January 2007 January 2009 Rep. Allen Boyd (FL-2) Rep. Mike Ross (AR-4) Rep. Dennis Moore (KS-3)
January 2009 October 2009 Rep. Stephanie Herseth Sandlin (SD-AL) Rep. Charlie Melancon (LA-3) Rep. Baron Hill (IN-9)
October 2009 January 2011 Rep. Jim Matheson (UT-2)
January 2011 January 2013 Rep. Heath Shuler (NC-11) Rep. Mike Ross (AR-4) Rep. John Barrow (GA-12)
January 2013 January 2015 Rep. John Barrow (GA-12) Rep. Kurt Schrader (OR-5) Rep. Jim Cooper (TN-5)
January 2015 January 2017 Rep. Kurt Schrader (OR-5) Rep. Jim Costa (CA-16)
January 2017 January 2019 Rep. Jim Costa (CA-16) Rep. Henry Cuellar (TX-28) Rep. Dan Lipinski (IL-3)
January 2019 present Rep. Stephanie Murphy (FL-7) Rep. Lou Correa (CA-48) Rep. Tom O'Halleran (AZ-1)

See also


  1. ^ a b Kane, Paul (January 15, 2013). "Blue Dog Democrats, whittled down in number, are trying to regroup". Washington Post. Retrieved July 23, 2014.
  2. ^ a b Davis, Susan. "U.S. House has fewer moderate Democrats". USA Today. Retrieved July 23, 2014.
  3. ^ Wasserman, David (November 5, 2012). "Why 2012 Will Be a Watershed House Election". National Journal. Retrieved August 16, 2014. (subscription required)
  4. ^ "Elections A to Z". SAGE. 2012. Retrieved August 14, 2014.
  5. ^ "Analysis: Different kind of Blue Dog Coalition intent on being a force in House".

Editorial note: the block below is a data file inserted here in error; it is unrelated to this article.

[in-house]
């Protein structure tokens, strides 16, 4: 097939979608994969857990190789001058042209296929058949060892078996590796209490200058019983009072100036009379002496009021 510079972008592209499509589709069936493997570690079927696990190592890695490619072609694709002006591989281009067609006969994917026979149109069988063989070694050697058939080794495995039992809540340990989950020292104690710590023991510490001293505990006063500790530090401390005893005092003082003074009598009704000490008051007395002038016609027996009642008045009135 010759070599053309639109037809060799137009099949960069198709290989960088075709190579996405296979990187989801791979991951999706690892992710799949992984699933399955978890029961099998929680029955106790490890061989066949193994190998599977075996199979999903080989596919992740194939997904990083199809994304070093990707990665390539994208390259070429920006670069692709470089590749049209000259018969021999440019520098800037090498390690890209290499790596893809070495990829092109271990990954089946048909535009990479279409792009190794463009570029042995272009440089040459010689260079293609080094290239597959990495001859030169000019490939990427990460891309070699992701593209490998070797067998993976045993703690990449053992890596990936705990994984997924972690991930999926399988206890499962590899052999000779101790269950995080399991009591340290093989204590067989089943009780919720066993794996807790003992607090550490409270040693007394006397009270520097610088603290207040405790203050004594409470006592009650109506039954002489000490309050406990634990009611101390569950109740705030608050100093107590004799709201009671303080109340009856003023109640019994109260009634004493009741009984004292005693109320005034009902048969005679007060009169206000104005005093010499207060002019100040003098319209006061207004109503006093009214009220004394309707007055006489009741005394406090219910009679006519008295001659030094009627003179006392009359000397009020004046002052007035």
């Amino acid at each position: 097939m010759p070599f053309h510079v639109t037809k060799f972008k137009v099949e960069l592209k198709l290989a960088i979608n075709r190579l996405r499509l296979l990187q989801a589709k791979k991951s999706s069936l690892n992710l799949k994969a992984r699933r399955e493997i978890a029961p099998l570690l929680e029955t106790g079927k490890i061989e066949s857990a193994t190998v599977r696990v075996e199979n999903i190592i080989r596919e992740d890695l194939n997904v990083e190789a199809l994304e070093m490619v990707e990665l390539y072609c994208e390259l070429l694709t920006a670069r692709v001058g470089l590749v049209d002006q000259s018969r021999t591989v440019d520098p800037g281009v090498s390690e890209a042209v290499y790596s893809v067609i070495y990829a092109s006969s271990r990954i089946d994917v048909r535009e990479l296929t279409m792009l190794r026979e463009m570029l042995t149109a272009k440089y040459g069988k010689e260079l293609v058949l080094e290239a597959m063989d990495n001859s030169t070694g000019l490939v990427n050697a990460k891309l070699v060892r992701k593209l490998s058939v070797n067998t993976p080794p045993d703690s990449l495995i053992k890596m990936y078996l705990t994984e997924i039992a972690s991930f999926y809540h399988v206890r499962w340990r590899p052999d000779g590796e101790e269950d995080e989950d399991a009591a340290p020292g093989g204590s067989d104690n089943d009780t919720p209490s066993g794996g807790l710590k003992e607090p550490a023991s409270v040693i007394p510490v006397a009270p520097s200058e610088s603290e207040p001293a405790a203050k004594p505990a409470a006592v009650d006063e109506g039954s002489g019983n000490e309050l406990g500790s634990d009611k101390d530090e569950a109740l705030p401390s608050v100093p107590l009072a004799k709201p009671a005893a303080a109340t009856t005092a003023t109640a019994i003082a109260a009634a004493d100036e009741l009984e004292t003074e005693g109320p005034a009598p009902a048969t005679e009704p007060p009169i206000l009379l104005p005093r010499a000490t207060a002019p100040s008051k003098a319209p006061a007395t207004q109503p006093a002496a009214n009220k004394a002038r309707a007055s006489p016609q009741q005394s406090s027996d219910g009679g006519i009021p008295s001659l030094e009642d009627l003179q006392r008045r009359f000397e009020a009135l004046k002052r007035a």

7. ^ "Roll Call: Blue Dog Coalition Elects 3 New Co-Chairs to Lead Them in Next Congress". 2018.
  9. ^ "Wordcraft Archives, November 2004". Retrieved February 23, 2016.
  10. ^ a b Suddath, Claire (July 28, 2009). "A Brief History of Blue Dog Democrats". Time. Retrieved September 7, 2009.
  11. ^ Safire, William (April 23, 1995). "On Language; Blue Dog Demo". New York Times. Retrieved September 7, 2009.
  12. ^ "Blue Dog Democrats". November 4, 2008. Retrieved March 17, 2010.
  13. ^ Parties, Rules, and the Evolution of Congressional Budgeting, Lance T. LeLoup, 2005, pp. 185
  14. ^ Encyclopedia of American Parties, Campaigns, and Elections, William C. Binning et al, 1999, pp. 307.
  15. ^ Thomson, Alex (2007). A Glossary of U.S. Politics and Government. Stanford University Press. p. 14. ISBN 978-0-8047-5730-0.
  16. ^ "History - Blue Dog Coalition". Retrieved November 15, 2016.
  17. ^ "History, Blue Dog Coalition". Archived from the original on April 5, 2012. Retrieved April 10, 2012.
  18. ^ Naftali Bendavid (July 28, 2009). "'Blue Dog' Democrats Hold Health-Care Overhaul at Bay". The Wall Street Journal.
  19. ^ "Members". Blue Dog Caucus. Retrieved January 10, 2018.
  20. ^ Bresnahan, John (October 24, 2007). "Blue Dogs refuse to pony up for DCCC". The Politico. Retrieved November 1, 2007.
  21. ^ "The Democratic Party's centrists: Blue Dog days". The Economist. July 30, 2009.
  22. ^ "Blue Dogs Shaved in Half - Blue Dog Democrats - Fox Nation". Fox News. November 3, 2010. Archived from the original on July 26, 2011.
  23. ^ Allen, Jonathan. "Blue Dog wipeout: Half of caucus gone". Politico. Retrieved February 23, 2016.